A protest by students in Damascus Syria has turned into a melee after security forces beat some of the demonstrators up and arrested several others, according to the Associated Press.
Hundreds of students had gathered outside the university to mourn protesters who have died after three weeks of anti-government protests and to express solidarity with their pro-democracy agenda.
Ammar Qurabi, head of Syria's National Organization for Human Rights, informed AP that one student died after he was shot in the Damascus protest.
One witness told AP that most of the student demonstrators were either from Deraa or Baniyas, towns that have seen significant anti-government unrest and violence.
Meanwhile, the Syrian army has been deployed in the city of Baniyas on the northwestern coast after four protesters were killed their over the weekend.
A witness in Baniyas told Al Jazeera said that armed gangs were shooting at army and residents at the same time. Residents alleged the gunmen were loyalists of the regime. A statement was issued on behalf of the people of the city, the veracity of which has yet to be confirmed, desperately asking for help, from the army and from human rights groups, from anyone.
There are also unconfirmed reports that nine soldiers were killed in Baniyas over the weekend, not by protesters, but rather by state security forces after the soldiers refused to fire gunshots at demonstrators.
On Monday, about 2,000 protesters in Baniyas chanted death is better than humiliation!'' during a funeral for the four protesters.
The army has sealed off Baniyas, cutting off much of its electricity and internet connections.
Separately, the UK foreign minister William Hague, declared that meaningful reform is the only legitimate response to the demands from demonstrators.
We call upon the Syrian government to respect the right for free speech and peaceful protest, Hague said at a news conference in London.
The Syrian government has taken a defensive approach, promising comprehensive political reforms, while blaming the unrest on foreigners and saboteurs.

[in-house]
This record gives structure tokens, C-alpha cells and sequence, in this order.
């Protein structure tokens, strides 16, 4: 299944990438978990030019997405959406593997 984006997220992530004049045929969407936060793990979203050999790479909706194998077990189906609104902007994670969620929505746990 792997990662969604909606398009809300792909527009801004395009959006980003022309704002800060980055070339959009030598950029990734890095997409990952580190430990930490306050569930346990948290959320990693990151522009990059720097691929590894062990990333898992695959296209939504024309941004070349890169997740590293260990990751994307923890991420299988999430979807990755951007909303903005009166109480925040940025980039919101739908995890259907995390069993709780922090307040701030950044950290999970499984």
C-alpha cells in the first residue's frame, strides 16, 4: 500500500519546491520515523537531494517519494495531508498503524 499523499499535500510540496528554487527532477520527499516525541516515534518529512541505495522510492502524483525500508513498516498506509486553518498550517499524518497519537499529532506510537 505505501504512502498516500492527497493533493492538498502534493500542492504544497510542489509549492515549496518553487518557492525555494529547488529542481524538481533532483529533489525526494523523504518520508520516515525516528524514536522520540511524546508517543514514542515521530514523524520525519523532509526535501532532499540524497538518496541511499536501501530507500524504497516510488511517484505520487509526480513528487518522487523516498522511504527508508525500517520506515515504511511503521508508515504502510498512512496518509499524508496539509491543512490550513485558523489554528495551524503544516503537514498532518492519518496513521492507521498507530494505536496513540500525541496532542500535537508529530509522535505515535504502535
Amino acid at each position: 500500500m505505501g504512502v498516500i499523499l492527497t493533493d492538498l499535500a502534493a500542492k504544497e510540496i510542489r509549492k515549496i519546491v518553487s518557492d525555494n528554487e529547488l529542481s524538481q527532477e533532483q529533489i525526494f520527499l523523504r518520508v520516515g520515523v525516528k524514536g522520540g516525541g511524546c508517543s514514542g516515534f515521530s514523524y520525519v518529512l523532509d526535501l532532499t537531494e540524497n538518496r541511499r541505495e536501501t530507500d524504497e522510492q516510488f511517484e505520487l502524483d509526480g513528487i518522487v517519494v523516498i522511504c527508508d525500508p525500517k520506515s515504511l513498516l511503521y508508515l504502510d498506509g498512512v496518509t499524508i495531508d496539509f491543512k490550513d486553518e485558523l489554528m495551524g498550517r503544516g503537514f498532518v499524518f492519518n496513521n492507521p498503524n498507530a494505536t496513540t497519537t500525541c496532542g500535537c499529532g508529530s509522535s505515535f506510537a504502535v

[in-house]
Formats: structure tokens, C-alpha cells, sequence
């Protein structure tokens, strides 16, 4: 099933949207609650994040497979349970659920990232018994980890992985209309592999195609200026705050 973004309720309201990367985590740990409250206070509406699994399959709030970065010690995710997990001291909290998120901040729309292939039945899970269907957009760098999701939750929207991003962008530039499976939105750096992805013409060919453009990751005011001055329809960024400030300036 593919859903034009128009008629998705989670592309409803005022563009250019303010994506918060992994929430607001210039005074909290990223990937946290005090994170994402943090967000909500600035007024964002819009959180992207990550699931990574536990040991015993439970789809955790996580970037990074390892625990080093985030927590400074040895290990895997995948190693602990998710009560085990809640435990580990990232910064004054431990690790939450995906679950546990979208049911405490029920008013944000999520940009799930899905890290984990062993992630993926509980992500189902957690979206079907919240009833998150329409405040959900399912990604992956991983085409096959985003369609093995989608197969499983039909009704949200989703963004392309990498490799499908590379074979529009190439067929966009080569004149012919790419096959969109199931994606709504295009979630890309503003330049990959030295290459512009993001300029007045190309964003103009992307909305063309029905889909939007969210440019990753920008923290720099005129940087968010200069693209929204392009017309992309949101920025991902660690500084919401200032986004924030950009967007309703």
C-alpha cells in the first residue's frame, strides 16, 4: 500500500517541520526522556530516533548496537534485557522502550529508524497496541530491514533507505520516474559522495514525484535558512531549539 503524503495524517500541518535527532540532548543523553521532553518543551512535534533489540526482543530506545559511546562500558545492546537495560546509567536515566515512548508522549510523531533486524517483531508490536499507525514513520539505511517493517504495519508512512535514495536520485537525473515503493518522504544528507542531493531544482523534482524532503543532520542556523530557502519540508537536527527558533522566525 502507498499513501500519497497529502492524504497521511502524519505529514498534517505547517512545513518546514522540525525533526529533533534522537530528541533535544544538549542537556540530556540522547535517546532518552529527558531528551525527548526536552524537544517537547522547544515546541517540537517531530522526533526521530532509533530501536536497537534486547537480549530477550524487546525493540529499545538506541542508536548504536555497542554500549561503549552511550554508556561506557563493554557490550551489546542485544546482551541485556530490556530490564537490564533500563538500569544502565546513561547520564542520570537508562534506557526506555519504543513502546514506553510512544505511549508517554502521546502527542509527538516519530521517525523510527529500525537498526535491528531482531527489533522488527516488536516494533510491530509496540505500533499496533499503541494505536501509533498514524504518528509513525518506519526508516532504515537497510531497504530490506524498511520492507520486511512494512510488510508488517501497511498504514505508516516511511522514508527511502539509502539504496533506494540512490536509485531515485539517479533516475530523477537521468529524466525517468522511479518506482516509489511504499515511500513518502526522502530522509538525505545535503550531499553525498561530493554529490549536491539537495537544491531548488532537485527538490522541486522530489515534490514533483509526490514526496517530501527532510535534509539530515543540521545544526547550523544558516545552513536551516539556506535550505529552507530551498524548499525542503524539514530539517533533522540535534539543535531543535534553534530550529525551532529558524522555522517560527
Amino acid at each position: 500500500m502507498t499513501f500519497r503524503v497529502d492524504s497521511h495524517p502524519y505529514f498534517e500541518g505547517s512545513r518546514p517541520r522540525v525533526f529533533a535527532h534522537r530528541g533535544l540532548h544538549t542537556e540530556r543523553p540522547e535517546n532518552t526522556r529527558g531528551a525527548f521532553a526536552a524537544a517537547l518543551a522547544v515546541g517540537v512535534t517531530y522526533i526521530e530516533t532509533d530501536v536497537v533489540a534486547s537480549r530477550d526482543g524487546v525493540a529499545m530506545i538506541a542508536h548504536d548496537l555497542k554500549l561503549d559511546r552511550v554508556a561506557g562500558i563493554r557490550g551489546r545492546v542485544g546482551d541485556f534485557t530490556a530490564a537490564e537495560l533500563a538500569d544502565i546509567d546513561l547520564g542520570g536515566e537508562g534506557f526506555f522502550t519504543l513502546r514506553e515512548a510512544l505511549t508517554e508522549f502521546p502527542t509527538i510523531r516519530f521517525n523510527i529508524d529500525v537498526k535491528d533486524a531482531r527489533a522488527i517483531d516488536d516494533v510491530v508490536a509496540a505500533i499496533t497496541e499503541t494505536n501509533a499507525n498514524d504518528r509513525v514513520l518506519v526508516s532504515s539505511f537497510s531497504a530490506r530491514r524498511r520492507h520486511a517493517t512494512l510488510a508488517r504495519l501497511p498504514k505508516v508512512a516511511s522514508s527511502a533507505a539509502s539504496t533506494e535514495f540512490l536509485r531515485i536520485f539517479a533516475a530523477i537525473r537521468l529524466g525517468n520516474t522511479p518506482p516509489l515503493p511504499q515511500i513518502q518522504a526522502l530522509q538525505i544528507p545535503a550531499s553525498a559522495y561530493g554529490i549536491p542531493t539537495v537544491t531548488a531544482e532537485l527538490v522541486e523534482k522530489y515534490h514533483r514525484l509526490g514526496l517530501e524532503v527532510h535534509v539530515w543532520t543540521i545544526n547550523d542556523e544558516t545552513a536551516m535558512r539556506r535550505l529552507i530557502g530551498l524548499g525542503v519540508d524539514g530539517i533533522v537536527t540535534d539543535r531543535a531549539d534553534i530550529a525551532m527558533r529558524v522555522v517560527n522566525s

Thus far, Syria has made only a few token reforms, like granting citizenship to thousands of stateless Kurds and lifting the ban on veils.
Last Friday, The Syrian Ministry of Interior said: “The Syrian authorities, in order to preserve the security of the country, citizens and the governmental and services establishments, will confront these people and those behind them according to the law, which specifies the conditions for using weapons. The Ministry of Interior affirms that there is no more room for leniency or tolerance in enforcing law, preserving security of country and citizens and protecting general order under the pretext of demonstration, which we still consider a healthy state. However, we will not allow for deliberately confusing peaceful demonstration with vandalism, sowing discord, undermining the strong national unity, and attacking the basis of Syrian policy which is based on defending national standards and the people's interests.
An analyst told Al Jazeera that he summed up the situation this way:
When the Syrians say they are going to reform and they are going to open up things and this is the time, you have to question the intent and the timing. This is a regime that has been in power for decades ... we really have to wonder whether they are just looking to dissipate the protests and the momentum of these protests.